By Lane Stilson
After gathering nearly 130,000 signatures, a Salt Lake City-based organization succeeded in placing its $150-million, open-space initiative on this year”s ballot.
Come November, Utahns will decide whether they want to support Initiative 1, a bond intended to fund environmental conservation projects throughout the state. The bond would be paid for through a .05 percent sales tax increase – about 1 cent on a $20 purchase – over the next 10 to 13 years.
According to Utahns for Clean Water, Clean Air and Quality Growth, the money would be used for a variety of projects from protecting sources of drinking water to preserving family farms and ranches.
“The intention of this [initiative] is to provide funding for well-justified programs that are proposed by private groups or by governmental entities,” said Mark Clemens, Utah”s chapter coordinator for the Sierra Club, which supports the initiative.
Because Utah”s population is expected to increase by 1 million people in the next 15 years, environmental groups like the Sierra Club say it”s necessary to prepare now.
Clemens said the need for this initiative arose from Utah”s budget crunches in recent years. Since 2000, the LeRay McAllister fund, established to preserve open spaces, has been reduced from $3 million to $800,000 – a 74 percent cut.
Environmental organizations have lobbied for increased conservation funding, but have seen little success, so they decided to bypass the legislature altogether with a petition.
However, members of the Utah Taxpayers Association, a privately funded group that advocates lower taxes and sound tax policy, oppose the measure for many reasons.
Mike Jerman, vice president of the Utah Taxpayers Association, said one of his organization”s main concerns is the tax and debt increase.
“Utah”s tax and fee burden is already third highest in the country,” he said. “This would add another $15 million per year.”
The increased debt would cost the state approximately $45 million in interest alone, bringing the bond”s total to nearly $195 million, Jerman said. According to him, that”s $195 million of unnecessary spending considering existing conservation efforts are already in place.
The state and federal government own approximately 78 percent of the state, and most of it is protected from development, Jerman said. Also, the state already spends about $200 million per year to improve air and water quality; fund, manage and build state parks; and protect and promote wildlife, he said.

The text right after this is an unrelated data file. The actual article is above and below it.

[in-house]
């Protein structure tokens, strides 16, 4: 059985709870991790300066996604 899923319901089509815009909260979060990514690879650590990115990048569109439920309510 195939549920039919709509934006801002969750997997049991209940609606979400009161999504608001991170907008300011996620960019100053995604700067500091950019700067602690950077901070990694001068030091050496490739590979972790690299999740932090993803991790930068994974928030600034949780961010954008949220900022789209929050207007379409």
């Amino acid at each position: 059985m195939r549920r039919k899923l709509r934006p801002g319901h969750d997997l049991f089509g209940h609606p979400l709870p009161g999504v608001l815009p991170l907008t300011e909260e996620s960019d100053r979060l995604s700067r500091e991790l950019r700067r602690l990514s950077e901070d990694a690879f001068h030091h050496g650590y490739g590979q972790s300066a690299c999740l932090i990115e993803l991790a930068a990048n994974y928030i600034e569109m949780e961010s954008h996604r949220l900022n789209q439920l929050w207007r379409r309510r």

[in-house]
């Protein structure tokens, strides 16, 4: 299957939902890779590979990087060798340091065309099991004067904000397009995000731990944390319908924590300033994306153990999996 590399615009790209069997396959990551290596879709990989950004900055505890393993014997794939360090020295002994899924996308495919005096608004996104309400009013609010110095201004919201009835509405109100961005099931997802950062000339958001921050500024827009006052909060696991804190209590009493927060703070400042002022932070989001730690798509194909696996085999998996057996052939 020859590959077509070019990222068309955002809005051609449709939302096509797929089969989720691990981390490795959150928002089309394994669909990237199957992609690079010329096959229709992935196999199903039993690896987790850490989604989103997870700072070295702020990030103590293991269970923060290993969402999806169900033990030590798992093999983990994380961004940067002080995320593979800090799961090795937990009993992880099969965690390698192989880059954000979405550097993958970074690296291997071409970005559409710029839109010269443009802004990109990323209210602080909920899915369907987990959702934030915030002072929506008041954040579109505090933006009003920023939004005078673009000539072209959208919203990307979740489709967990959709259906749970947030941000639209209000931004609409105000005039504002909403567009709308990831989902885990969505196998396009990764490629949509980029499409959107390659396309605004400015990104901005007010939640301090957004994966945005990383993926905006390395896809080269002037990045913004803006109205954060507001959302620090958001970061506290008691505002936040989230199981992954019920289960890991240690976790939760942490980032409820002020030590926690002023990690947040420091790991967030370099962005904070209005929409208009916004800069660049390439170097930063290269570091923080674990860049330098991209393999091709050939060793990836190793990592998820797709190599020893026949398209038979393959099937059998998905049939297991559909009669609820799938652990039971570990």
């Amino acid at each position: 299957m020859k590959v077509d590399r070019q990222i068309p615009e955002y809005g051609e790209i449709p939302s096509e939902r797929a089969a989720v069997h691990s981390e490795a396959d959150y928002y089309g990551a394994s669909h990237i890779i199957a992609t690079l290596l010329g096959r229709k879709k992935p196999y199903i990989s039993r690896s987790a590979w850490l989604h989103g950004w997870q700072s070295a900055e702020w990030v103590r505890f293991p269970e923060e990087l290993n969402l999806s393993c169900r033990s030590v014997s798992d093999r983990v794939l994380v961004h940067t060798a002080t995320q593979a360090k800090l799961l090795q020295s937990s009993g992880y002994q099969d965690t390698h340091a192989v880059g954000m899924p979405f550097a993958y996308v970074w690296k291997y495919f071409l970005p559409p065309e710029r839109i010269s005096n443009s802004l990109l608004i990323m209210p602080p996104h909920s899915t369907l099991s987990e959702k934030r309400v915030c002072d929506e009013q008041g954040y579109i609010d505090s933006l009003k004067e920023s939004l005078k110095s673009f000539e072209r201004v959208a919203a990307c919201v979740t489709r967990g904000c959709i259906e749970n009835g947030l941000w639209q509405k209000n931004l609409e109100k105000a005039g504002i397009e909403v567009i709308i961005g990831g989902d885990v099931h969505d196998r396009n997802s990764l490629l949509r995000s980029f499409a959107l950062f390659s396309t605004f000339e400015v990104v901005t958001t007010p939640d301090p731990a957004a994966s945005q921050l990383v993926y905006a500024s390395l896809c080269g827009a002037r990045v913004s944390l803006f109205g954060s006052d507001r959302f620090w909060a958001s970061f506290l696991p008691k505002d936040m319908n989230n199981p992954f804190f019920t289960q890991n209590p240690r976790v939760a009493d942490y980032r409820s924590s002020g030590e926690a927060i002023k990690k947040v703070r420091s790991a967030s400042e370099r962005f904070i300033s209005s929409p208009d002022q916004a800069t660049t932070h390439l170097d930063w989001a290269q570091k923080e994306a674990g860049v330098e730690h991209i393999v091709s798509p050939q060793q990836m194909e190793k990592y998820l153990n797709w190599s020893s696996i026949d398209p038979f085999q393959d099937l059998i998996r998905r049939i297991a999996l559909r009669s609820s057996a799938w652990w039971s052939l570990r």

Jerman argued that open-space issues should be dealt with at the local level, not at the state level. Because rural areas already have a lot of open space, urban areas such as the Wasatch Front would be the main benefactors of the initiative, he said. Instead, cities that want to preserve open spaces should do so on their own dime.
However, Amanda Smith, president of Utahns for Clean Water, Clean Air and Quality Growth, said the initiative extends beyond open-space issues.
“This is really about protecting our clean water and clean air,” she said. “Those things don”t know municipal boundaries. If you”re going to clean up rivers and streams and lakes, they cross through many areas.”
Smith said many local governments don”t have the tax base necessary to fund such conservation plans. For example, a watershed project in Sevier County had the full support of local government bodies, but cost nearly $7 million, a sum too large for the county, Smith said.
Smith said the initiative also benefits smaller cities, not just ones along the Wasatch Front. In the initiative, $30 million has been allocated for community projects which smaller communities can tap into for needs in their community, such as recreational facilities, museums, parks and trails.
However, Jerman said just as urban open space is a local issue, community projects are also a matter of local concern.
“Basically, Initiative 1 would require that taxpayers in Panguitch pay for open-space preservation in Salt Lake County and would require Salt Lake County taxpayers to pay for swimming pools in Panguitch,” he said. “That”s just a dumb idea.”
The Taxpayers Association finds such lack of specificity in Initiative 1 disconcerting. Most bonds detail the exact purposes of the money; however, Initiative 1 only outlines a general budget. Based on that budget, the Quality Growth Commission – an appointed board – would administer the funds by approving or denying applications from local governments.
Utahns for Clean Water said the commission already administers the McAllister fund and would not be a problem. The Taxpayers Association said the initiative “bypasses normal appropriations procedure in which the Legislature and the governor determine how tax dollars should be spent” and gives a state bureaucracy too much control over public funds.
Despite the opposition, Utahns for Clean Water, Clean Air and Quality Growth presses forward.
“We believe that this is something Utahns really care about; something they”re willing to pay what we”re asking for,” Smith said. “We”re cautiously optimistic.”
For more information regarding both sides of the issue, visit www.utahtaxpayers.org; www.utahlands2004.org